Schmitz to Write History of Whitman

Nick Maahs, Staff Reporter

Professor David Schmitz, the Robert Allen Skotheim Chair of History, will soon begin writing the third volume of the History of Whitman College.  The book’s last volume was published in 2000 and covered the College’s history up to 1975.  Now, Schmitz has been asked by the college to bring that history up to the modern day.  

Work remains in the very early stages.  Professor Schmitz, who has written ten books over the course of his career, is presently at work on an eleventh, a history of Franklin Delano Roosevelt’s foreign policy from 1933-1935.

Though the college history remains a second priority until the completion of his current work, Schmitz has performed some research, having hired a research assistant for the purpose last summer.

“I’ve done a few oral histories, interviewed a few people about their time at Whitman, their role at Whitman, but until I finish the FDR volume I won’t turn myself fulltime to it,” Schmitz said.

Generally, he intends to explore the relationship between national and local trends in higher education.  For instance, the diversification of the college board, student body and faculty.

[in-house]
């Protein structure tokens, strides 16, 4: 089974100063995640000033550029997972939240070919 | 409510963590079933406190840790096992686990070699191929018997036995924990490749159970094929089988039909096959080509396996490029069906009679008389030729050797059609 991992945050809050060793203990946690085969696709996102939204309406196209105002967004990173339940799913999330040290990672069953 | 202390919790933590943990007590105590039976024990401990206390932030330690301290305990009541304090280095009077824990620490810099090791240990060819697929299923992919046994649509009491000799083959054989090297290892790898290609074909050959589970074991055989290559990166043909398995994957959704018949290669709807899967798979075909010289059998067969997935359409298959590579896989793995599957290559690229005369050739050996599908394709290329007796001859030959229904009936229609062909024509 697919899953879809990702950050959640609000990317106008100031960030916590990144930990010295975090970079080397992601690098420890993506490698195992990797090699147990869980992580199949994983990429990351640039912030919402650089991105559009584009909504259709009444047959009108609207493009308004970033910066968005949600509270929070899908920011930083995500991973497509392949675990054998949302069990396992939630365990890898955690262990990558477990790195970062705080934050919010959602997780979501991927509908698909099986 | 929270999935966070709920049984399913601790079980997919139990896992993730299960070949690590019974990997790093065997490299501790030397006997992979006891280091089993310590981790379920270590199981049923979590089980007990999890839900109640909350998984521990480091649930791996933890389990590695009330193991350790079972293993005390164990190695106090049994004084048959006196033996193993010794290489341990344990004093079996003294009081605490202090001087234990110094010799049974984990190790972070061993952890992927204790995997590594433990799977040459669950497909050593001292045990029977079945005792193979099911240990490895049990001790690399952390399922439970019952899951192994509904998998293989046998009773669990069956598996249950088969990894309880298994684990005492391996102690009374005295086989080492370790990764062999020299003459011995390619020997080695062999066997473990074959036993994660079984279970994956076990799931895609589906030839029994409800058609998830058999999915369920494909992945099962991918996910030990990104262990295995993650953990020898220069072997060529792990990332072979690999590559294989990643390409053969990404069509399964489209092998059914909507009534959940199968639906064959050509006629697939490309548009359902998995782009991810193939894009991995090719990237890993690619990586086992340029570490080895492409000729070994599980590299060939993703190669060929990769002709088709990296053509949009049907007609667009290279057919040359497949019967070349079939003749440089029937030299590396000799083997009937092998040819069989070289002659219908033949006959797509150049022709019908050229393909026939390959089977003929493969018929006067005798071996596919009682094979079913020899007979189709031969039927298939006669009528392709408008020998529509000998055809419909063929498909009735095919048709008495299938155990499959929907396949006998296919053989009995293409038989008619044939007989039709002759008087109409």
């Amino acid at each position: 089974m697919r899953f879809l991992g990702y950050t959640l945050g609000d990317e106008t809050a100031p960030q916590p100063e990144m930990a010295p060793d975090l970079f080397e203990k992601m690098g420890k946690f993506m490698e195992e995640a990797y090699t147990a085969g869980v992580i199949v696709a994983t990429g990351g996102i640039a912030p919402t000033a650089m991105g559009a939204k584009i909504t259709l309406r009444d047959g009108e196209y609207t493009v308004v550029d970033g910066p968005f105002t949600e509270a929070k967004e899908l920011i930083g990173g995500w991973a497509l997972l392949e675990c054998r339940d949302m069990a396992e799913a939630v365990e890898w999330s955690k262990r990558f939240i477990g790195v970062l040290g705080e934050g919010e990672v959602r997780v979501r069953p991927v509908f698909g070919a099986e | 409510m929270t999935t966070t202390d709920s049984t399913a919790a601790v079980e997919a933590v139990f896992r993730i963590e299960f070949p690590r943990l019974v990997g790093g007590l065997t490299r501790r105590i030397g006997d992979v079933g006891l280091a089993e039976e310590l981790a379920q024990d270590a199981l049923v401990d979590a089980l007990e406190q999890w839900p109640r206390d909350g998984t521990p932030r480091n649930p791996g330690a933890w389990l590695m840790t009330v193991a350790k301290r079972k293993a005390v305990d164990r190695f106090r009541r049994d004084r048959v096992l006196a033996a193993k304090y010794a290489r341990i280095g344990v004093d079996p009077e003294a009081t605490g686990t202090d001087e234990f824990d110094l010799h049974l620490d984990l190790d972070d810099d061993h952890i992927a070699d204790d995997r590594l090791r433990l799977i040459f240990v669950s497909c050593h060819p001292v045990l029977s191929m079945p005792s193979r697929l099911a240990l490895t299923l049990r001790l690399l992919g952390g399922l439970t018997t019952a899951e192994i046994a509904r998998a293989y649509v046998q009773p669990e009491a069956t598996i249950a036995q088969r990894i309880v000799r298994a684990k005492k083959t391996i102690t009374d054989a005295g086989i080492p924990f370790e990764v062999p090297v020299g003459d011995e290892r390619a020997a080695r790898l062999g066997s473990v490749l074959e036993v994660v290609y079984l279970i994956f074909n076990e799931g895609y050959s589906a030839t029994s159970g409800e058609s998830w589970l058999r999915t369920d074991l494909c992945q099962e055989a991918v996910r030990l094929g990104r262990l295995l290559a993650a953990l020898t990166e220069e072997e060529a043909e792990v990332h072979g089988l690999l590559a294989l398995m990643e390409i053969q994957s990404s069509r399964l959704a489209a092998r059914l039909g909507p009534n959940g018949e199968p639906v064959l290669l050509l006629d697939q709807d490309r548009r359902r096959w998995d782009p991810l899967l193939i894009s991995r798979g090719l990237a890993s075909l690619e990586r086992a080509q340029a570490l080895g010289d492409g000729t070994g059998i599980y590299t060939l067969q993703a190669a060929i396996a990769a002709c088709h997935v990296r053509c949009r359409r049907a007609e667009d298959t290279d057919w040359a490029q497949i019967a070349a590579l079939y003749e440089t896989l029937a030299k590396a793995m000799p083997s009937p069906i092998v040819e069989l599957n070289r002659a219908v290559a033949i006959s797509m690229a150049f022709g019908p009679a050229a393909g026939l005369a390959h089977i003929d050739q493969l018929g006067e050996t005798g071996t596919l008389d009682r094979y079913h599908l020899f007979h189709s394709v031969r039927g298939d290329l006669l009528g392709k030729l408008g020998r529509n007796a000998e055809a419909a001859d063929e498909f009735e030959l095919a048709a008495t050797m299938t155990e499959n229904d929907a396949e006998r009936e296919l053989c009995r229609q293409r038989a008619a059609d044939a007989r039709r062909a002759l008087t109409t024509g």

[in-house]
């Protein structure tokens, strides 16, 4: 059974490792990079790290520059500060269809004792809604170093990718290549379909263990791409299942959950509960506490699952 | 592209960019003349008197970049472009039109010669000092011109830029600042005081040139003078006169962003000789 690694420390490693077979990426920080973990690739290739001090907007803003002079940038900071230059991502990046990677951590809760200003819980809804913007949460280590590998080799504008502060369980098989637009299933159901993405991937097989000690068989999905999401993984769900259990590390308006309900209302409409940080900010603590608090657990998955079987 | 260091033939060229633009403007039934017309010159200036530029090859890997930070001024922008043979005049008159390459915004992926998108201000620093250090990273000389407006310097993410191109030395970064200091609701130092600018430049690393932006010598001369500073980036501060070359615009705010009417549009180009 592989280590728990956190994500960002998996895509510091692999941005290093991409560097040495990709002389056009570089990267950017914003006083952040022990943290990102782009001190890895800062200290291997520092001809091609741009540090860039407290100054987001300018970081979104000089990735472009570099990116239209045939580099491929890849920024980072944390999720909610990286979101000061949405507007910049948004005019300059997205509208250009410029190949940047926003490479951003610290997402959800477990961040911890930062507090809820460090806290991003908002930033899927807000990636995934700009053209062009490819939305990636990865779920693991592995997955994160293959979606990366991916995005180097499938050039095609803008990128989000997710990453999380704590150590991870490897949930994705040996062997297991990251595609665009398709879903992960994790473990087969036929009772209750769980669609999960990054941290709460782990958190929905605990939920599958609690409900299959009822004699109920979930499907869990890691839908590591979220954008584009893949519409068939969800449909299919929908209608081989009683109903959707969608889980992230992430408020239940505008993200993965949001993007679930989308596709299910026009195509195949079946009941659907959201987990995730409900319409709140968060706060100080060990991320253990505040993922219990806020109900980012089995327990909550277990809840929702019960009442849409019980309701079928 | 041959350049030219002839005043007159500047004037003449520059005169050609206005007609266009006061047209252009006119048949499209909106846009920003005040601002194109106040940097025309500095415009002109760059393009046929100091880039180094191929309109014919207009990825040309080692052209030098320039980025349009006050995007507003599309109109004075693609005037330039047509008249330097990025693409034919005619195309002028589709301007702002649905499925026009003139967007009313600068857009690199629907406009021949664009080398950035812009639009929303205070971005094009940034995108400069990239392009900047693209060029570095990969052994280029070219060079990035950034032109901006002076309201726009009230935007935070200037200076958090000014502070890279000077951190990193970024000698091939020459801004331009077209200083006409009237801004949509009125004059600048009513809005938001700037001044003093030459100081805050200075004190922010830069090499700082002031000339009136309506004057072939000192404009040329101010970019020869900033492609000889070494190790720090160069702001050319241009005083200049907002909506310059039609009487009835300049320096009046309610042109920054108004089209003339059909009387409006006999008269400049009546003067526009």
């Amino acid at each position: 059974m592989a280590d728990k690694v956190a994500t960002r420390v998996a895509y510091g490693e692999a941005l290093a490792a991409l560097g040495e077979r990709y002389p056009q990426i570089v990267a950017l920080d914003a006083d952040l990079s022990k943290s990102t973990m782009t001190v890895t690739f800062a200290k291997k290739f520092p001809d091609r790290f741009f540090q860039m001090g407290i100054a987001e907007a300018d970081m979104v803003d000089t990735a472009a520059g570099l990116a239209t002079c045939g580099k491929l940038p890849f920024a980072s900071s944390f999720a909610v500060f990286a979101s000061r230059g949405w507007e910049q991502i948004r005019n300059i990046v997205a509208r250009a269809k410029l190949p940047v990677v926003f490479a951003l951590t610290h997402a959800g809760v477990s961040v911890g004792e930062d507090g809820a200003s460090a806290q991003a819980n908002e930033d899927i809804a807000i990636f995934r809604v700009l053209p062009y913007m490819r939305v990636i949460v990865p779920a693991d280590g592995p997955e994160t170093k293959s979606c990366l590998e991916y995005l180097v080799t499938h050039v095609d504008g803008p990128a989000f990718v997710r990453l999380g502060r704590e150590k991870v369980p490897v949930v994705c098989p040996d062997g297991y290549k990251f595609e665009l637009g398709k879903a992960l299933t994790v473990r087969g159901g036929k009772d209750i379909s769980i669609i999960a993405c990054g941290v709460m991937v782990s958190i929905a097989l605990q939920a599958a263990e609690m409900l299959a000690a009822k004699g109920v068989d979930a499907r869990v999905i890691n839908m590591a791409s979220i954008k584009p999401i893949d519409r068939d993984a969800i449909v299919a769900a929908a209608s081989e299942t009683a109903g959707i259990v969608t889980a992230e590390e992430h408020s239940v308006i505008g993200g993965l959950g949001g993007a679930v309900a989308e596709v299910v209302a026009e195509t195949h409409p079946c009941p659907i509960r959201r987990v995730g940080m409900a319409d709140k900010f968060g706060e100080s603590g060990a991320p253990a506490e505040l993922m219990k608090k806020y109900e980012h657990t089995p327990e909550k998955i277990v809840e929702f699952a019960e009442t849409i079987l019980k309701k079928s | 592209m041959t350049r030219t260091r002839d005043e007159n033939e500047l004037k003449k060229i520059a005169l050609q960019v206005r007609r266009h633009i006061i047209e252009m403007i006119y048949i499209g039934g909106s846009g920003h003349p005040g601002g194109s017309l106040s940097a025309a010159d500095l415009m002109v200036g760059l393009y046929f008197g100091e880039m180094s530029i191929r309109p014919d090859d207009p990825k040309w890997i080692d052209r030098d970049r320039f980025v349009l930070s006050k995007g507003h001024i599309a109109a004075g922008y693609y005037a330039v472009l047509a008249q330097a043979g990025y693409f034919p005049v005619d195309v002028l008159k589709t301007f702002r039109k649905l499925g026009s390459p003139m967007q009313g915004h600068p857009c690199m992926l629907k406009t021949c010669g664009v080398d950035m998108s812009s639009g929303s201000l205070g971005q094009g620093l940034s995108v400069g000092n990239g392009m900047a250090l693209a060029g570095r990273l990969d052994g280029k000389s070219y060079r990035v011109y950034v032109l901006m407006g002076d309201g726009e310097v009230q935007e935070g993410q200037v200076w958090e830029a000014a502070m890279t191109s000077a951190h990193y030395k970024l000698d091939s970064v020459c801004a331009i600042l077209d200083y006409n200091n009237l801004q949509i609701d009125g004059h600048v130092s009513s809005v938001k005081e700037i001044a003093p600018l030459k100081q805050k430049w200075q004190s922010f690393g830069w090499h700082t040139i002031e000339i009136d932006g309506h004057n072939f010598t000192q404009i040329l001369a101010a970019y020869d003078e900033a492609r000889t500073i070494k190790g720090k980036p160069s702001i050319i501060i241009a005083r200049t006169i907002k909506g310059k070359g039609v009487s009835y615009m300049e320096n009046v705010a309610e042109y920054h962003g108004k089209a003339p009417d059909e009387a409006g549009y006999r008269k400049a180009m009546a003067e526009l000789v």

“I have a picture of the Whitman board in 1975 with President Skotheim. So it’s President Skotheim and nine white men. Then I have a picture of the board with President Murrary. It’s larger, it’s more diverse, you have a woman president, you have women on the board, minority members,” Schmitz said.

Coming closer to contemporary times, Schmitz pointed to the changing distribution of academic disciplines as an area of interest, specifically citing the growth of STEM.

“You can track the largest of the three divisions of the faculty. It’s still humanities, but that at a certain time also represented where proportionally the student body was. Now, STEM is much stronger. 25 percent of the graduating class last year was basically biology, BBMB, etc.,” He continued, “So why has that occurred post ‘08 with the crash of the economy, computer science coming in. It’s a reflection of what’s going on regarding the importance of computers in our society.”

As the bulk of Schmitz’s work is within the field of U.S foreign policy, he expects this undertaking to provide a welcome challenge. That was part of his motivation for accepting the responsibility of writing an approximately 350 page history, a task he estimates will take him a year.

Additionally, Schmitz spoke to the importance of history as a deciding factor.

“As an institution I hope it helps give a roadmap of where it’s been, how it’s moved forward and what types of decisions were made, be them good or bad. I believe that if you take yourself seriously as an institution that you need to have serious examinations.  That was really in many ways the most persuasive reason.”